They are named after oxyacids (or oxacids) ternary compounds formed by oxygen, hydrogen and an element corresponding to nonmetals. Therefore, the formation of an oxacid is also due to the incorporation of water into an acidic oxide. For example: bromous acid, chromic acid, nitrous acid.
The chemical formula of oxacid will always have the proportions of hydrogen first, then those of the non-metal and finally those of oxygen.
To name oxacids, the Traditional, Stock and Systematic nomenclatures can be used:
- According to the Traditional nomenclature. They are named by putting the word acid followed by the name of the nonmetal with prefixes and suffixes that correspond to the oxidation number of the nonmetal.
- If the nonmetal has oxidation number 1 or 2 it gets hypo (nonmetal name) bear.
- If the nonmetal has oxidation number 3 or 4 it gets (nonmetal name) bear.
- If the nonmetal has oxidation number 5 or 6 it gets (nonmetal name) ico.
- If the nonmetal has oxidation number 7 it is put per (nonmetal name) ico.
For example: Sulfuric acid (HtwoSW4), where sulfur has oxidation number 6+. Hyposulfurous acid (HtwoSWtwo), where sulfur has oxidation number 2+.
- According to the Stock nomenclature. They are named by putting the word acid followed by the name of the nonmetal with the prefix corresponding to the subscript number of oxygen (di (2), tri (3), tretra (4) …) and followed by “oxo”. In addition, the suffix “ico” is put to the nonmetal followed by its oxidation number in Roman numerals and between parentheses. For example: tetraoxosulfuric acid (VI) (HtwoSW4), dioxosulfuric acid (II) (HtwoSWtwo).
- According to the Systematic nomenclature. They are named by putting the numerical prefix that corresponds to the oxidation number of the nonmetal followed by the word “oxo”, followed in turn by the word “ato” and then the oxidation number of the nonmetal in Roman numerals in parentheses. Then it is written “hydrogen.” For example: hydrogen tetraoxosulfate (VI), hydrogen dioxosulfate (II).
Probably the most common of the oxacids that exist on earth is the sulfuric acid (HtwoSW4), precisely the chemical compound that is most produced in the world, for the use of fertilizers or as a reaction medium in organic and petrochemical chemical processes, for the treatment of crude oil flows. It is also common to find this substance in the steel and wood industries: its enormous number of uses explains the extent of its human development.
The oxacids, like other types of acids, react with bases to form salts and water. These acidic compounds can also change the colors of the pH indicators towards the coloration that they report at low pH. For example, phenolphthalein is colorless and litmus paper turns orange-red in contact with these acids. Also, oxacids have a sour taste similar to lemon.
Examples of oxyacids or oxacids
Oxacids have different alternatives for their designation. The following list includes examples of oxacids and in some a brief description with their uses is detailed:
- Bromous acid (HBrOtwo). Bromine compound, unstable and with only appearance as intermediate compound.
- Hypobromous acid (HBrO). It can be obtained by reaction between Brtwo And the water. It is used in dilute aqueous solution.
- Orthophosphoric acid (H3PO4). It is a non-combustible acid, but it is harmful in contact with human skin.
- Orthosilicic acid (H4Yes4). It is a weak acid, which is used as a drying agent or support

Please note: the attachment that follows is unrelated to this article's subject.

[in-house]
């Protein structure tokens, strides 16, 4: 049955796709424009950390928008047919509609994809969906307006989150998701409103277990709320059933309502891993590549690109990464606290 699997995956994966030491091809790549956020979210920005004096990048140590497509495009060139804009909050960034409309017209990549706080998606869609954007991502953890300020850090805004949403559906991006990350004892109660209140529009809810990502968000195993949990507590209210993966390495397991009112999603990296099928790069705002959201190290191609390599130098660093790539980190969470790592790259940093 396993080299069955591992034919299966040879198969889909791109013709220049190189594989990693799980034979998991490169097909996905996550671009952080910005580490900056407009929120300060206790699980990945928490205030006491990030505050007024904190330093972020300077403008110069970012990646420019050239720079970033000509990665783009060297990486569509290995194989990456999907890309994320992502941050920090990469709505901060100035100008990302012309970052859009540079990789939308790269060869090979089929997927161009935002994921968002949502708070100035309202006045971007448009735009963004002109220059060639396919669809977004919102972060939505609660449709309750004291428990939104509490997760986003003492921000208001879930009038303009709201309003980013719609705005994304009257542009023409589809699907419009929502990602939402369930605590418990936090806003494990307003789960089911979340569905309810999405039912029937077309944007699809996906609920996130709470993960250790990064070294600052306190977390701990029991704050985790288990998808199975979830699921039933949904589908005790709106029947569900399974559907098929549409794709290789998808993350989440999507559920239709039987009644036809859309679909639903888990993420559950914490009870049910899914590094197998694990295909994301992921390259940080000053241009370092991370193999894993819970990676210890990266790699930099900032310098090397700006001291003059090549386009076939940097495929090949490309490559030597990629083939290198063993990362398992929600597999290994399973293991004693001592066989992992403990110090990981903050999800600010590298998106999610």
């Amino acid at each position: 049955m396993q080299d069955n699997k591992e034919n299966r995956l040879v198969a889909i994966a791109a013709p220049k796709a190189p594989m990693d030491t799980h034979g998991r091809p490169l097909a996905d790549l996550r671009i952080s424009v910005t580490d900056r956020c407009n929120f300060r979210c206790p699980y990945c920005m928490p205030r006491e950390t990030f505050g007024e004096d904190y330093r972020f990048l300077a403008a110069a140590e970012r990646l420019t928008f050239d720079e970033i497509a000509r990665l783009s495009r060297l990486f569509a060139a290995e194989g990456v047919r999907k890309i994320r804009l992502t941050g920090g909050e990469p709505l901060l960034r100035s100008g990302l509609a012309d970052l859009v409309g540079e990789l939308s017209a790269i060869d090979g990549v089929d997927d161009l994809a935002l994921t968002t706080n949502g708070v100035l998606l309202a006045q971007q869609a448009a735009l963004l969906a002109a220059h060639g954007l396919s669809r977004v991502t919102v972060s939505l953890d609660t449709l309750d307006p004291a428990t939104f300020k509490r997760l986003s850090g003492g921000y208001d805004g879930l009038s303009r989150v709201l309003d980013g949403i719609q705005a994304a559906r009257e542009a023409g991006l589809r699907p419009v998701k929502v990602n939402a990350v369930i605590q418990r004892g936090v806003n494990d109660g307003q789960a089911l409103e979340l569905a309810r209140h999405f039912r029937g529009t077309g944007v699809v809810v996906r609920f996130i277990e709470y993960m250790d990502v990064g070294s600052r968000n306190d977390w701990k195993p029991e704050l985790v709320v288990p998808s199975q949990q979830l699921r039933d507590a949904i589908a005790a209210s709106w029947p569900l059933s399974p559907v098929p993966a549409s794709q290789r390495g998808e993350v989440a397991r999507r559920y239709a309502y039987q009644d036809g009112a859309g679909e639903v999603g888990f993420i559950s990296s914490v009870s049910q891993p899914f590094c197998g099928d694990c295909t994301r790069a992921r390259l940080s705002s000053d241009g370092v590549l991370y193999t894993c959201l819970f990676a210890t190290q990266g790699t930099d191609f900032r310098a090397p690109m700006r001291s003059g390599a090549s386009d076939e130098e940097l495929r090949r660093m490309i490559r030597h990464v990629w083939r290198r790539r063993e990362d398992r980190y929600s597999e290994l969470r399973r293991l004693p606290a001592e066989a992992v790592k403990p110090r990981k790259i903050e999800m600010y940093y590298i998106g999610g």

- Hypochlorous acid (HClO). It has functionalities that enable a defense system to be activated, which repairs skin tissues faster.
- Chromic acid (HtwoCrtwoOR4). It is a highly oxidizing and corrosive solid, considered a strong acid that at high temperatures is an unstable compound.
- Permanganic acid (HMnO4). It is a very strong acid, also known only in aqueous solution.
- Bromic acid (HBrO3). It is the oxacid of bromine, whose salts are powerful oxidizing agents.
- Periodic acid (HIO4). It is used as a reagent to analyze structures of other molecules in organic chemistry.
- Dichromic acid (HtwoCrtwoOR7). It is present in the mixtures of chromic acid used for glass cleaning, together with the mixture of chromic and sulfuric acid.
- Metaphosphoric acid (HPO3). It is a colorless and odorless solid at room temperature. Very corrosive.
- Iodic acid (HIO3). It is a reagent used to detect the presence of morphine in a product, also used in iodic acid salts.
- Sulfurous acid (HtwoSW3). It is a powerful reducing agent for bleaching stains on chlorine-damaged materials. It is the cause of acid rain.
- Sulfuric acid (HtwoSW4). It is one of the most widely used chemical compounds in the world, common in fertilizers and in metal processing.
- Carbonic acid (HtwoCO3). It is an acid used in gaseous form for the manufacture of carbonated beverages and in the chemical industry.
- Nitric acid (HNO3). It is a liquid commonly used as a laboratory reagent, with strong dangers of causing burns in humans.
- Chloric acid (HClO3). It is an aqueous solution, stable in cold up to a concentration of approximately 30%. Its decomposition produces a large number of products.
- Nitrous acid (HNOtwo). It is an acid that, in solution, is remarkably dissociated.
- Arsenious acid (H3AsO3). Like any compound that contains arsenic, it is highly toxic and carcinogenic. It is used in herbicides and pesticides.
- Orthoarsenic acid (H3AsO4)
- Metabolic acid (HBOtwo)
- Hyposulfurous acid (Htwotwo)
- Orthosulfuric acid (H4SW5)
- Hyponitrous acid (HtwoNtwoORtwo)
- Dichromic acid (HtwoCrtwoOR7)
- Hypophosphorous acid (H3POtwo)
- Pyrosulfuric acid (HtwoStwoOR7)
- Triphosphoric acid (H5P3OR10)
- Orthoperiodic acid (H5IO6)
- Metaphosphorous acid (HPOtwo)
- Perchloric acid (HClO4)
- Pyrophosphorous acid (H4PtwoOR5)
- Orthocarbonic acid (H4CO4)
- Metasilicic acid (HtwoYes3)
- Orthophosphorous acid (H3PO3)
- Chlorous acid (HClOtwo)
- Manganic acid (HtwoMnO4)
- Pyroscopic acid (H4SbtwoOR5)
- Hypoiodine acid (HIO)
- Pyrophosphoric acid (H4PtwoOR7)